Restoring Macon to it’s Former Musical Prowess
By Noemi Griffin
The old entry sign to the Tubman Museum hangs outside of 340 Walnut St. But the inside doesn’t house the nation’s largest museum dedicated to African art, history and culture, but rather a space for Macon’s musicians.
The 5/4 is self-sustaining music incubator where artists can pay as little as little as $75 a month to rent a room. The business moved into the former Tubman after the museum moved to its new facility on Cherry Street.
“I’d say this is the most diverse venue in Macon that people are sleeping on,” said George Murray, owner and partner of 5/4.
The space has been up and running since early February and houses 10 band rooms that artists will rent by the month for as long as they need the space. 5/4 also has an in-house studio open to the artists.
Many of the bands renting space have members who are still in high school like Alex Lewis, Anthony Allmond, and Eli Carter who form “BOGO” and all met at school.
“We’ve met a lot of people here [at 5/4] who’ve been able to help us out. People to talk to and play shows with,” Carter said.
The 5/4 partners are mainly hands off, allowing the bands to plan their own shows and schedule recording time when they see fit, but will offer mentorship with legal issues like copyright.
Murray said that he had “sit downs with the parents of almost every member of every band” to go over their legal rights.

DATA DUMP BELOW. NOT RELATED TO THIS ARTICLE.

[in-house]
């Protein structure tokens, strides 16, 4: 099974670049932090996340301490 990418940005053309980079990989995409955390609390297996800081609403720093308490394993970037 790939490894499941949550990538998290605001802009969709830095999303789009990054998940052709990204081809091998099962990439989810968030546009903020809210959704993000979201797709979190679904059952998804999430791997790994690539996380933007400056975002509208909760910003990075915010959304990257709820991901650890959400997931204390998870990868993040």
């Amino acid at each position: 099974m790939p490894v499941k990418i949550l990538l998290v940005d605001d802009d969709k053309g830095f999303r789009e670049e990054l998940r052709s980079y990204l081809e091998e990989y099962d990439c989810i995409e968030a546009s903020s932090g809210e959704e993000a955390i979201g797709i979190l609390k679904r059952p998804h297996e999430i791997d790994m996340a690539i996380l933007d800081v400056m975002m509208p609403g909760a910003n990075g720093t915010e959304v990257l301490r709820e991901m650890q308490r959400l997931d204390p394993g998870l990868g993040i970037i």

5/4’s goal is to give their musicians the opportunities to get out of Macon and find their success, but they also want them to come back. One musician, Josh Garner, will be attending Berklee College of Music in Boston in the next three weeks.
“Thanks to George and Andrew [Eck] and everybody over here I’ve been able to really get my hands dirty with studio equipment, sound, and different instruments I can try to make my tracks fuller. I don’t think I would have been able to do the audition very well if it hadn’t been for the people here,” Garner said.
Garner is a member of two bands, “Failing Acts of Society” and “Insomnia,” and said that his band had a safe spot at 5/4 to make sure they were rehearsing and being productive.
Murray said that some of the funding for the building came from donations, but for the most part it has been funded by the partners and Macon Productions, Murray’s sound production company. The biggest donation was the building itself, which was donated by the Macon Industrial Authority.
Caleb Melvin leads the band “Hindsight” and has since been hired by Murray’s company Macon Productions.
“It’s just a dirty grungy rock pit. Where a bunch of guys get sweaty playing music. It’s awesome,” Melvin said of 5/4.
5/4 has plans to work with the newly renovated Capricorn Studios once it is up and running, but until then will serve as Macon’s premier music incubator.